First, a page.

Scene painting is traditional techniques used in theatrical set design production, involving many of the skills utilized in faux finishes, along with those used in mural painting.
The procedure by which a task is accomplished. 
The foundation for the rest of the paint job.
Smooth Base Coat
This results in a uniform coat of paint in a specific hue and value.
Tips for applying
-Paints mixed to the viscosity of whole milk typically provide good coverage.
-On vertical surfaces start at the top so that you catch drips and splashes as you work downwards.
-On horizontal surfaces start in a corner.
-Before painting get the brush moist, in water, and shake it out.
-Keep brush fully loaded, but never dip the brush more than 3/4 the way up the bristles.
-Keep a wet edge, an edge of wet paint, letting the paint dry can cause there to be a line.
-Do not scrub any area with your brush.
Gradated Base Coat
This type of base coat gradually changes in hue or value over the area being painted. This technique is frequently used to make a piece look old and worn. It is also used on drops to show a gradual change in the skies color dark to light blue. Blend using separate brushes for each color. Blend rapidly but only do small portions as you work your way around the object you are painting.
This technique is similar to the Gradated Base Coat in the way that it blends several hues or values together. It provides the illusion of texture by being a multihued base. This technique uses a rough blending method rather than a smooth blending method. Any type of pattern can be used while scumbling.
Tips for applying
- Use separate brushes for each color.
-Work rapidly so that the paints may blend.
Aniline dyes provide intense transparent colors. They are often used on transparent or translucent drops. Mixing aniline dyes differs from mixing regular paints. It involves mixing 1 tablespoon of concentrated dye solution in 1 quart of boiling water. Aniline dye does not coat a surface but penetrates it.
Spraying is the fastest method of applying paint. The biggest issue with spraying is that the spray gun tends to disperse atomized paint into the air, which is unhealthy.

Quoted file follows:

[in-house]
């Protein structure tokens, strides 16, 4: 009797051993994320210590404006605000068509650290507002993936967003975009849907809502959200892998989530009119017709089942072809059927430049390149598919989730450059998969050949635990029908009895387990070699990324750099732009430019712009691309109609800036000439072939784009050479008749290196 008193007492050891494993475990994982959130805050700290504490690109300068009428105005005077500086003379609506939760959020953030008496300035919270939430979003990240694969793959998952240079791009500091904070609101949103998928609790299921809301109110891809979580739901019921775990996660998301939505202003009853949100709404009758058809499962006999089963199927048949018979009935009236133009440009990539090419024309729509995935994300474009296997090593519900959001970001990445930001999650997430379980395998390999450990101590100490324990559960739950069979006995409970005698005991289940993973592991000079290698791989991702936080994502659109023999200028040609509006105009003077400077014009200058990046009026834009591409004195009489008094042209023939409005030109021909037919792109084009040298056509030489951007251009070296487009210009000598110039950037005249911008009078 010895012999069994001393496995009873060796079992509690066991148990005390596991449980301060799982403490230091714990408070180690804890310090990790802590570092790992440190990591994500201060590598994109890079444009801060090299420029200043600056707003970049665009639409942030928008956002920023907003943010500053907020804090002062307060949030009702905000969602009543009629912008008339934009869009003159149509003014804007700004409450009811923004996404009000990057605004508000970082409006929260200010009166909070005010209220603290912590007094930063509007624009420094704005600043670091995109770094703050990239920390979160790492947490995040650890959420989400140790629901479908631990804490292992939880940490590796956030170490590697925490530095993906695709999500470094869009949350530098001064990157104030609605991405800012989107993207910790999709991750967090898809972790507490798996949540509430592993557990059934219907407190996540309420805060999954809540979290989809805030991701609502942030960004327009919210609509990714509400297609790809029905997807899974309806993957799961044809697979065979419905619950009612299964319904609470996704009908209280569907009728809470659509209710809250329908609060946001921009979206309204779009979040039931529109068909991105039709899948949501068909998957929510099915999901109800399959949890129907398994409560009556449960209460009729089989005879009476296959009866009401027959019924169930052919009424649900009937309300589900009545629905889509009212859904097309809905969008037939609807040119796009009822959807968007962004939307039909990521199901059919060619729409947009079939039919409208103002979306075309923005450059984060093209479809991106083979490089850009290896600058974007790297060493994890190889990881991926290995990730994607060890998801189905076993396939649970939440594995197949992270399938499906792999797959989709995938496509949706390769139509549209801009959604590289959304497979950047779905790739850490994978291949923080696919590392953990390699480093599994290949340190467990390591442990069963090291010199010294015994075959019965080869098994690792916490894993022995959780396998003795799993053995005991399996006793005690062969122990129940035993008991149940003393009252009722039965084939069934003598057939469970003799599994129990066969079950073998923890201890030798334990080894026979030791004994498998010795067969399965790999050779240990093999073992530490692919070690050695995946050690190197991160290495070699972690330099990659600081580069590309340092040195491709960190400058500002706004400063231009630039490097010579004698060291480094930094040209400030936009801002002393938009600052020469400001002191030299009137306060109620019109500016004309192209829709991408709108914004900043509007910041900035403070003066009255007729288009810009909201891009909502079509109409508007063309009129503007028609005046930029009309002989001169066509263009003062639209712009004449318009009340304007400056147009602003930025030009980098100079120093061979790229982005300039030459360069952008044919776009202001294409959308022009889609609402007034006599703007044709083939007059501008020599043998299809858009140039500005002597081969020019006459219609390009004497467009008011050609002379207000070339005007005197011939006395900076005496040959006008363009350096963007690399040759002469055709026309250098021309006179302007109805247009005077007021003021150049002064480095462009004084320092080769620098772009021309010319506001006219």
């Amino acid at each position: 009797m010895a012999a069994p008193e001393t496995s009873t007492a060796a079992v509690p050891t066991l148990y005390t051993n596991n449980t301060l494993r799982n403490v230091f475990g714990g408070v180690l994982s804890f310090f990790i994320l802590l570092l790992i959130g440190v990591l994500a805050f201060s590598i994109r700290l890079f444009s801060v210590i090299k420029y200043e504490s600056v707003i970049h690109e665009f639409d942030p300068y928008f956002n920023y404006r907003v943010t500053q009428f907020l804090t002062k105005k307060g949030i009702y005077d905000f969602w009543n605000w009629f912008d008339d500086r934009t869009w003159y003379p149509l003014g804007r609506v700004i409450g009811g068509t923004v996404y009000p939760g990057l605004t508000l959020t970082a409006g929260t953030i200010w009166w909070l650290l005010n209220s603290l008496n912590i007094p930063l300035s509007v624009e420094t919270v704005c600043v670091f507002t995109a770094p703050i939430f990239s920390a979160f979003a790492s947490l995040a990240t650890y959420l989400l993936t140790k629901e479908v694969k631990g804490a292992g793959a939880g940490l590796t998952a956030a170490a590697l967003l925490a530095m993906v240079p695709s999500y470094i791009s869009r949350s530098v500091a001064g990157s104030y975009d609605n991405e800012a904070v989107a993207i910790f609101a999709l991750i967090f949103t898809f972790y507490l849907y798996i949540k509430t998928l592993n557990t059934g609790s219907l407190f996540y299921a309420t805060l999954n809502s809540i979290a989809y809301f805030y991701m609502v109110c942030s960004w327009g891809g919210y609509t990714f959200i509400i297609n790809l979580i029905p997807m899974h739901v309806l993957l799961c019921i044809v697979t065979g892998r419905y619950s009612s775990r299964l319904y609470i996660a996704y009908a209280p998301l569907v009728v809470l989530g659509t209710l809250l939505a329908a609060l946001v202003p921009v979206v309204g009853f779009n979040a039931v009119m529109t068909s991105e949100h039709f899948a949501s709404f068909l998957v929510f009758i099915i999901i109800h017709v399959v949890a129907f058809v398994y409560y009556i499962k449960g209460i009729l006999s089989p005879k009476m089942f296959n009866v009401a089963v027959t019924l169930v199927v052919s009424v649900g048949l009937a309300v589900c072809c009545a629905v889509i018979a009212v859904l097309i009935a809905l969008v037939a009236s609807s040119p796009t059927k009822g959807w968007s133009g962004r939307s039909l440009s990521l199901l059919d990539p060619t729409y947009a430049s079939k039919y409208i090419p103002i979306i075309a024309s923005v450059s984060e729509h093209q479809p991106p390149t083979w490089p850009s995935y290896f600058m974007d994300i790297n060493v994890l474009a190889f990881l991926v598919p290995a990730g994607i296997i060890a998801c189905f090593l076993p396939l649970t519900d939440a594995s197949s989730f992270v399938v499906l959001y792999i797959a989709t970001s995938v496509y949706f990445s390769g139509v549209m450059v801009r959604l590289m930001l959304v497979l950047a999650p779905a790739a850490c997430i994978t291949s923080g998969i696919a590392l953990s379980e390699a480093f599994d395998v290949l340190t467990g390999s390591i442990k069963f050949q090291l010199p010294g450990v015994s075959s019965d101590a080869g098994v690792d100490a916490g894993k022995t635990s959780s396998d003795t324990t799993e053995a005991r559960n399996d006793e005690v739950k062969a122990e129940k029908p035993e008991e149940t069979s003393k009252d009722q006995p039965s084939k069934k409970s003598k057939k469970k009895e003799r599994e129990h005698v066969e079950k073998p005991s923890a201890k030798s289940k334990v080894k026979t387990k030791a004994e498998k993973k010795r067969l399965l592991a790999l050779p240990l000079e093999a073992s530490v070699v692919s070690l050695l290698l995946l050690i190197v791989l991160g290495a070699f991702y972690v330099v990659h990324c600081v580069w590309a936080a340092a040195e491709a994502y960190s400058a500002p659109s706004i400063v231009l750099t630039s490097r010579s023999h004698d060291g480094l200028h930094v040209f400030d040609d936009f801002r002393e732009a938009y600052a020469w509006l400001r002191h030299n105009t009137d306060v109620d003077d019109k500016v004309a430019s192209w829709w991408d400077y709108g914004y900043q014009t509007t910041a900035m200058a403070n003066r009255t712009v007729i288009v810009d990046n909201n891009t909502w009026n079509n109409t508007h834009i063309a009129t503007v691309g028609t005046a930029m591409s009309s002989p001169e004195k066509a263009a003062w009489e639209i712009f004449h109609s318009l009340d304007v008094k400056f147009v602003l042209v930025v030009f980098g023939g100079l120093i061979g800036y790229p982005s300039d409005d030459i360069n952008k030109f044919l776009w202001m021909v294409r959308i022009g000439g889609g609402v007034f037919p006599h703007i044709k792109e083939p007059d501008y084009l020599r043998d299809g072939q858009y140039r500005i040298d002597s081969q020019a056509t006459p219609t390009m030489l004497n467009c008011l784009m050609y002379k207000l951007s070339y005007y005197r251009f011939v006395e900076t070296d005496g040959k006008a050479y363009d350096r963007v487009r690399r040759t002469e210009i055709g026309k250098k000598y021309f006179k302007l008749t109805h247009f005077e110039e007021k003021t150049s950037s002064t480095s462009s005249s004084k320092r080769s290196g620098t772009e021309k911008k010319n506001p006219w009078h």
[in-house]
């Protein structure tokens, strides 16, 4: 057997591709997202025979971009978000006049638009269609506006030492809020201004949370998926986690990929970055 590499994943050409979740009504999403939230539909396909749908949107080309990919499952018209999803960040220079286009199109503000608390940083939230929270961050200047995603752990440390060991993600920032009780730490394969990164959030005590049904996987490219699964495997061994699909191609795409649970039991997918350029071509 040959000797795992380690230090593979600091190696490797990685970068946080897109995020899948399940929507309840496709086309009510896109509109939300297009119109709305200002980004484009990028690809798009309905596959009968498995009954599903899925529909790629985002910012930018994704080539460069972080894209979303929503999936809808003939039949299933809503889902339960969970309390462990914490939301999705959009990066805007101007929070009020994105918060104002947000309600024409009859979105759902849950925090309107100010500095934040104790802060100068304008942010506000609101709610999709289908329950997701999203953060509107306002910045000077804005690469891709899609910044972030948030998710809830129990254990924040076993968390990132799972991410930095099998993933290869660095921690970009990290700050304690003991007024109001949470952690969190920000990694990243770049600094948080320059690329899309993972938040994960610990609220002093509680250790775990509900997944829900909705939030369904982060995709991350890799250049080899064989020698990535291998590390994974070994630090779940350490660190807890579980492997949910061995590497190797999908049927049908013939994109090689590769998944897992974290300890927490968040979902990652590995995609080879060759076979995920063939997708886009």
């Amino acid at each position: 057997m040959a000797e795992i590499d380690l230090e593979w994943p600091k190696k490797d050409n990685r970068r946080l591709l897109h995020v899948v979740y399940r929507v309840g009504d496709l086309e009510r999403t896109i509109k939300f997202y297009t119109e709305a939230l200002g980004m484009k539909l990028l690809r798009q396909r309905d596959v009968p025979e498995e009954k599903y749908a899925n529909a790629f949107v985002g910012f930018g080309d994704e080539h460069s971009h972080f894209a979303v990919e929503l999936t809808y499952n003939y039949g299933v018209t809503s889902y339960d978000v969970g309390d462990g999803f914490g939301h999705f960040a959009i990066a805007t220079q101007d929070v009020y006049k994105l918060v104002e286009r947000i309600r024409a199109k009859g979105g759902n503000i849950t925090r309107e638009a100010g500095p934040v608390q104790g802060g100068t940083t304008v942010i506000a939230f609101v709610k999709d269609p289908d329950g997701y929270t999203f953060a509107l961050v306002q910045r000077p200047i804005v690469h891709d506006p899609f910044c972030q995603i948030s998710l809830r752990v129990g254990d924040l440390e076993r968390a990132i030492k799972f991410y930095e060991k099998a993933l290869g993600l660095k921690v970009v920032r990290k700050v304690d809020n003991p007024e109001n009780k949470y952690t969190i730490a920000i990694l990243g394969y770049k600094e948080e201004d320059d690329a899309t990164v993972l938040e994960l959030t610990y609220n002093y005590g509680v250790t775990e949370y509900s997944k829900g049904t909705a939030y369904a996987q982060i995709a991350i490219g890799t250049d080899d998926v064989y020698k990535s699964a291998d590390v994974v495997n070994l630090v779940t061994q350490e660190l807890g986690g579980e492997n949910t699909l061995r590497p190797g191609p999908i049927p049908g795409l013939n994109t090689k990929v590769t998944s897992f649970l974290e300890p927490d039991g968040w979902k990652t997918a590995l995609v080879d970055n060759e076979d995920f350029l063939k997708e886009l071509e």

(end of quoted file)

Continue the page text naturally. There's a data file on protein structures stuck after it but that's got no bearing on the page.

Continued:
Cartooning is the process of drawing large-scale details onto scenery after the base coat has been applied. Small details are free-hand sketched onto the object.
To do a grid transfer mark the painter's elevation in a 1 foot scale. In order to preserve the elevation cover it with a piece of acetate paper and use an acetate marker or grease pencil to draw the grid. The draw a full-scale 1-foot-square grid on the scenery.
Standard Texture Coats
These are different types of techniques used to add interest to scenery.
Splattering applies small drops of paint to a surface. Splattering can be done by hand or with a sprayer, and is a relatively easy technique to master. 
The paint should be the consistency of 2% milk. The brush should only be lightly loaded and only about a third of the way up the bristles dipped. Tap out any excess paint on the inside of the bucket that contains the paint. Then with a gentle flicking motion apply the paint to the surface.
Adjust sprayer nozzle to the size drops you would like, and as you spray move the sprayer in circular motions to avoid any linear patterns.
Stippling is similar to splattering only it adds a heavier coat of paint. Stippling can be done with a sponge, feather duster or the tip of a brush. To make sure that there are no obvious patterns change the position of the applicator and pressure you use to apply the paint.
Dry Brushing involves dipping just the tip of the brush in the paint, and scraping off as much as possible on the lid of the bucket or pail. Lightly draw the brush across the surface to deposit irregular patterns of paint. Dry Brushing can be used to create to grain look of wood.
Texturing is used to create three-dimensional relief on otherwise flat surfaces.
Gillette, J. Michael; Theatrical Design and Production; 2008
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